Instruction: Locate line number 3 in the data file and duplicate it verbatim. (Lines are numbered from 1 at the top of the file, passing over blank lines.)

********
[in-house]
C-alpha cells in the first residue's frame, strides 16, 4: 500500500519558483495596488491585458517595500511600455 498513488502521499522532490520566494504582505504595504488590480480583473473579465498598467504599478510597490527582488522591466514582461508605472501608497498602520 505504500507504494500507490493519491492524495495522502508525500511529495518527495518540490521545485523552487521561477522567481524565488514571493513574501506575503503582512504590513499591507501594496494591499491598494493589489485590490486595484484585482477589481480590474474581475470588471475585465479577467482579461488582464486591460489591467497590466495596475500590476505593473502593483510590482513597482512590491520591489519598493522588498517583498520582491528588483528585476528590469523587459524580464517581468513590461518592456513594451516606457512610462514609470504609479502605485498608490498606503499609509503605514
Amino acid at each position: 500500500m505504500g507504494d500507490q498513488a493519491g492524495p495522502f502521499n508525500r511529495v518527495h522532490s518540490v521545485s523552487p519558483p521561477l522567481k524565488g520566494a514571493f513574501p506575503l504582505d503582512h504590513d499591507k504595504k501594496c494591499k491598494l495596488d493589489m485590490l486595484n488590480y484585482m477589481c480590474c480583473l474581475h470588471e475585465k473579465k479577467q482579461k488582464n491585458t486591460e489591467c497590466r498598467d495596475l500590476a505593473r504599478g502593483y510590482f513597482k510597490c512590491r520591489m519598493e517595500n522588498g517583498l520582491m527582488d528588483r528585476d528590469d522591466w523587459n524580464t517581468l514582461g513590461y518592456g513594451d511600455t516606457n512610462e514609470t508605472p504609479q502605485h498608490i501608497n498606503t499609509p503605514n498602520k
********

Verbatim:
Amino acid at each position: 500500500m505504500g507504494d500507490q498513488a493519491g492524495p495522502f502521499n508525500r511529495v518527495h522532490s518540490v521545485s523552487p519558483p521561477l522567481k524565488g520566494a514571493f513574501p506575503l504582505d503582512h504590513d499591507k504595504k501594496c494591499k491598494l495596488d493589489m485590490l486595484n488590480y484585482m477589481c480590474c480583473l474581475h470588471e475585465k473579465k479577467q482579461k488582464n491585458t486591460e489591467c497590466r498598467d495596475l500590476a505593473r504599478g502593483y510590482f513597482k510597490c512590491r520591489m519598493e517595500n522588498g517583498l520582491m527582488d528588483r528585476d528590469d522591466w523587459n524580464t517581468l514582461g513590461y518592456g513594451d511600455t516606457n512610462e514609470t508605472p504609479q502605485h498608490i501608497n498606503t499609509p503605514n498602520k